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Get out now and beat the debt ceiling crash?
Old 07-01-2011, 01:16 PM   #1
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Get out now and beat the debt ceiling crash?

Over the years, I've learned the hard way that it's really hard to time the market. As a result, I do have the discipline to stay put when things start getting volatile. However, I can't help thinking that the ongoing battle over the debt ceiling offers a unique opportunity to earn some extra trading profits. It's a slam dunk that some time over the next four weeks, the market is going to crash because of the contention in Washington. So my thoughts are... get out now and jump back in during the crash

Thoughts anyone??
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Old 07-01-2011, 01:24 PM   #2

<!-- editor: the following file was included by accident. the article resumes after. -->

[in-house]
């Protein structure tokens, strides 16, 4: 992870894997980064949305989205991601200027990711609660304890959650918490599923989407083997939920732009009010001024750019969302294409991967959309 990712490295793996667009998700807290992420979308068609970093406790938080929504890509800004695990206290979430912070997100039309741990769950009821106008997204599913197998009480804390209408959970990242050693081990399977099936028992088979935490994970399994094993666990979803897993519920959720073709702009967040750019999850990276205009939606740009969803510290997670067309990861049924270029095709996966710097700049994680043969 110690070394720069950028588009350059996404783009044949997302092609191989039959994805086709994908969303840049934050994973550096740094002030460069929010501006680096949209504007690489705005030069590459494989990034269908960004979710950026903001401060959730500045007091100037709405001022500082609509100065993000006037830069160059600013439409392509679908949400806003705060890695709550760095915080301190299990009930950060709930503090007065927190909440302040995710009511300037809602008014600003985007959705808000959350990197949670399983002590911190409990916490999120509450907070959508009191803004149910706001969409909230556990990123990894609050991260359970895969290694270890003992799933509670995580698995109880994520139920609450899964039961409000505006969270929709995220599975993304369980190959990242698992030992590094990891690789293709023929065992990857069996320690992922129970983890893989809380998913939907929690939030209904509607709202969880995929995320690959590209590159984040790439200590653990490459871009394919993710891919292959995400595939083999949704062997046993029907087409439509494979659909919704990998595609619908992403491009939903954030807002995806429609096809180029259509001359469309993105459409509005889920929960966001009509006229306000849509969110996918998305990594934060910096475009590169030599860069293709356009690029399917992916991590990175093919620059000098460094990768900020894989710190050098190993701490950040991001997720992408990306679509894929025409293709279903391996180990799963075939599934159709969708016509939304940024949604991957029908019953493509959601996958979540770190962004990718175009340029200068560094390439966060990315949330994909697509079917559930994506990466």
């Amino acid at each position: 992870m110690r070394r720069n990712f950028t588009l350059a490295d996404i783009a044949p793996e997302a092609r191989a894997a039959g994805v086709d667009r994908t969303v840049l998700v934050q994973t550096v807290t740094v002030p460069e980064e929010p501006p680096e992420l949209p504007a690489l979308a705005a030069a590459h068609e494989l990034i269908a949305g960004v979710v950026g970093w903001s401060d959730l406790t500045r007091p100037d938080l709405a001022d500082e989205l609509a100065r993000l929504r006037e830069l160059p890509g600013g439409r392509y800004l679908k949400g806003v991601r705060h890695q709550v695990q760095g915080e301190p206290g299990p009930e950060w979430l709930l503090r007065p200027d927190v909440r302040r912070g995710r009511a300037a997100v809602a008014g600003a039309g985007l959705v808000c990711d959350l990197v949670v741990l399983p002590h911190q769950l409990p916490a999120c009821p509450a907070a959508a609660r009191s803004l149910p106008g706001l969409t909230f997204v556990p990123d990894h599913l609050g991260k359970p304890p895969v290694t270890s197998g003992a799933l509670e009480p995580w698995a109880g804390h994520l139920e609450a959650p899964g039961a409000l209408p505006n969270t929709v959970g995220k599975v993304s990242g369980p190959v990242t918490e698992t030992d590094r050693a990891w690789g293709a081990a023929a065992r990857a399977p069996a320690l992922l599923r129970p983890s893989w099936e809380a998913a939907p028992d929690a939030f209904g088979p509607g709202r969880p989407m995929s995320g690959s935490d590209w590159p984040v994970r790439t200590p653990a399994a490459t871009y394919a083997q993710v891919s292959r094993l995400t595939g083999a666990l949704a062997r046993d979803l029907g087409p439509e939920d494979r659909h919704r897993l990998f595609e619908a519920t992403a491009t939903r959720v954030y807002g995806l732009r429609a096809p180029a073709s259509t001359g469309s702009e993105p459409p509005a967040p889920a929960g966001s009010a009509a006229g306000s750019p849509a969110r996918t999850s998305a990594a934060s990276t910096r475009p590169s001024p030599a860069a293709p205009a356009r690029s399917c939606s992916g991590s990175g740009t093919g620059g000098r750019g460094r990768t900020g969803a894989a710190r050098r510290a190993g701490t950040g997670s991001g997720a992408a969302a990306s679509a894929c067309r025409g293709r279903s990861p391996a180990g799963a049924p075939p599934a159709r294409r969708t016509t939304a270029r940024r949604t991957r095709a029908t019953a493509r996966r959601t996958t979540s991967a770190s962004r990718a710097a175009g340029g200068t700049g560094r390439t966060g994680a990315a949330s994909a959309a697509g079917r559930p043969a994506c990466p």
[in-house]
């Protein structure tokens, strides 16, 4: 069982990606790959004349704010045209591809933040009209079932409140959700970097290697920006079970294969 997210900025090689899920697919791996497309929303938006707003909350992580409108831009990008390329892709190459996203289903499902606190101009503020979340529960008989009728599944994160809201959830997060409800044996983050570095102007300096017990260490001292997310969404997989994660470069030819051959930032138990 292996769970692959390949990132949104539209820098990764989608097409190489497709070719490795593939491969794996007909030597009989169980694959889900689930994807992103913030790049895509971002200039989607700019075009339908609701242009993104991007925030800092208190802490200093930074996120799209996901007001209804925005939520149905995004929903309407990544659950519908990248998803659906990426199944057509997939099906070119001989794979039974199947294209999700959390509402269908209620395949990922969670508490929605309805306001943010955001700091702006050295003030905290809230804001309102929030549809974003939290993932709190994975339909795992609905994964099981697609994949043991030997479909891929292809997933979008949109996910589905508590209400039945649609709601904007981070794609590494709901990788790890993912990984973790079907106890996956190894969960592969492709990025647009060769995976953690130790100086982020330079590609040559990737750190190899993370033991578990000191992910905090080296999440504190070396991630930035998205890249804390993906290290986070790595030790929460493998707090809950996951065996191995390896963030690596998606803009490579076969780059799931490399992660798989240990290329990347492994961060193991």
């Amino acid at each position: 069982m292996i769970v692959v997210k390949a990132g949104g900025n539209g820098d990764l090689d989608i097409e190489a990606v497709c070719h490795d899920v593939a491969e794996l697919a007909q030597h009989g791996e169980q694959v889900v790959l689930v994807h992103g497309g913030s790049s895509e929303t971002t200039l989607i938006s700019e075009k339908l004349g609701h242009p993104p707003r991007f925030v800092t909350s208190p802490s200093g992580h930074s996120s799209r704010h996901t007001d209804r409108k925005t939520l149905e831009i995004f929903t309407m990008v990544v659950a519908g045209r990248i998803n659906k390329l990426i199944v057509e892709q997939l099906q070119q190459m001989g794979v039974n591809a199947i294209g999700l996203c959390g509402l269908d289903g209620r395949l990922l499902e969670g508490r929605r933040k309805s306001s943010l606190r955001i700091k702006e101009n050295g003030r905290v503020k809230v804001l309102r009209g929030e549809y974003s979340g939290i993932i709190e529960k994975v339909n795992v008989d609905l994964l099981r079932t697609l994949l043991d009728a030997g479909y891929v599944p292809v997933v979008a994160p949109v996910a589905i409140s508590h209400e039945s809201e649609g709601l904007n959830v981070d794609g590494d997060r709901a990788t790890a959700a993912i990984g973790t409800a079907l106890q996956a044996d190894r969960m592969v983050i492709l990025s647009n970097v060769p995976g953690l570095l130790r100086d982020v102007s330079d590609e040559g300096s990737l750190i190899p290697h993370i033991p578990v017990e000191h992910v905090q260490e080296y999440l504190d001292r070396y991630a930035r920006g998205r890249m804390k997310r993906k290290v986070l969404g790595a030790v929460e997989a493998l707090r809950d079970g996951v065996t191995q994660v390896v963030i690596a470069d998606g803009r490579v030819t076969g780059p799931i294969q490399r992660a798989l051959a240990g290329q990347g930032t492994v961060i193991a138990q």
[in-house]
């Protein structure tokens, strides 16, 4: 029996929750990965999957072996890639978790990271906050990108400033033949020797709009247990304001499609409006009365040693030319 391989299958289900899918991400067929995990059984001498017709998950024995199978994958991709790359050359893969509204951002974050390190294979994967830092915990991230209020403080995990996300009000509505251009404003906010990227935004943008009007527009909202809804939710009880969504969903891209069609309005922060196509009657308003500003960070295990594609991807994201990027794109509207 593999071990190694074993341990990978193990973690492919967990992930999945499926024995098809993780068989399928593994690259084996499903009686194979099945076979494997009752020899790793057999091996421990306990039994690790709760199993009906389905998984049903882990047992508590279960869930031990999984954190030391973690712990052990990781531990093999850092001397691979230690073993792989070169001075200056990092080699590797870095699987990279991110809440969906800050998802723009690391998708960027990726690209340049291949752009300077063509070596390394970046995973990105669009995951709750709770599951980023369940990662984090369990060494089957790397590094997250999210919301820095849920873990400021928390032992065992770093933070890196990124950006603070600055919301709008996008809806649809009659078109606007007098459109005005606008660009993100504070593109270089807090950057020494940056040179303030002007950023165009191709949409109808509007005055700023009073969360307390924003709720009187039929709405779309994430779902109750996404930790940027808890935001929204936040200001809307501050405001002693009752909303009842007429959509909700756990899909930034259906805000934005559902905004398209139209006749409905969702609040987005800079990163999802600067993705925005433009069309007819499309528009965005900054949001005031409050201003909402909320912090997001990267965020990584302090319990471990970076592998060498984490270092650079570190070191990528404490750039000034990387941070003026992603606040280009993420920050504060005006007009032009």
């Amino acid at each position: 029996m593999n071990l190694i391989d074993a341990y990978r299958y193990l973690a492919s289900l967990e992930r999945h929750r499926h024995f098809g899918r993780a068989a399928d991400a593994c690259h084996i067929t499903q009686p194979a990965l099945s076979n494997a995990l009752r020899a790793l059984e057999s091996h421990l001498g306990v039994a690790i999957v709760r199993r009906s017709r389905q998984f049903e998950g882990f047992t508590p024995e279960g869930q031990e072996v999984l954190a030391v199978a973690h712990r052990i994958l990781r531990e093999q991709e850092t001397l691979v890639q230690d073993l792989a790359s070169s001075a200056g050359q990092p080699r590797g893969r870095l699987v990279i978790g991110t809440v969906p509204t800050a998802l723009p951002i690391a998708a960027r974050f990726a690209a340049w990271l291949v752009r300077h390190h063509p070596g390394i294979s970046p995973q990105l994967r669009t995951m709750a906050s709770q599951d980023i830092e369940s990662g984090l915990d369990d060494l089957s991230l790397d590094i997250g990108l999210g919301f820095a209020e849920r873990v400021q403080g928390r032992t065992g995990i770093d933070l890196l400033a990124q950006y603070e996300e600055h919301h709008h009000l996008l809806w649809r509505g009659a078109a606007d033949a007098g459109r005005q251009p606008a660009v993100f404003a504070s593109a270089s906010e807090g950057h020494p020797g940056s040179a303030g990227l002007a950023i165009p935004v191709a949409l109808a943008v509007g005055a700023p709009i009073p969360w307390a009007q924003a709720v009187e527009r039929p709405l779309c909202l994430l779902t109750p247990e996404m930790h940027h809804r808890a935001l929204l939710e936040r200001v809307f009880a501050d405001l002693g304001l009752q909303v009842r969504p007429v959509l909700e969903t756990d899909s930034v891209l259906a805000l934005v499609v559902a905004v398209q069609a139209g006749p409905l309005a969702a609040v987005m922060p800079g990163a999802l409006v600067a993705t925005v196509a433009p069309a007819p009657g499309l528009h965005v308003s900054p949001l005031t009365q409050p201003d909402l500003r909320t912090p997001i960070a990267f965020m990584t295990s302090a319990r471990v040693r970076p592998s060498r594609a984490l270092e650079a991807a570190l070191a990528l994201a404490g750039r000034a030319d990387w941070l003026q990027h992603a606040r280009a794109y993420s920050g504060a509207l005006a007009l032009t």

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Originally Posted by ScaredtoQuit View Post
Over the years, I've learned the hard way that it's really hard to time the market....

It's a slam dunk that some time over the next four weeks, the market is going to crash because of the contention in Washington...

Thoughts anyone??
The two statements above don't appear to be compatible.

Often it is you, not the markets, who get "slam dunked".
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Old 07-01-2011, 01:25 PM   #3
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Originally Posted by ScaredtoQuit View Post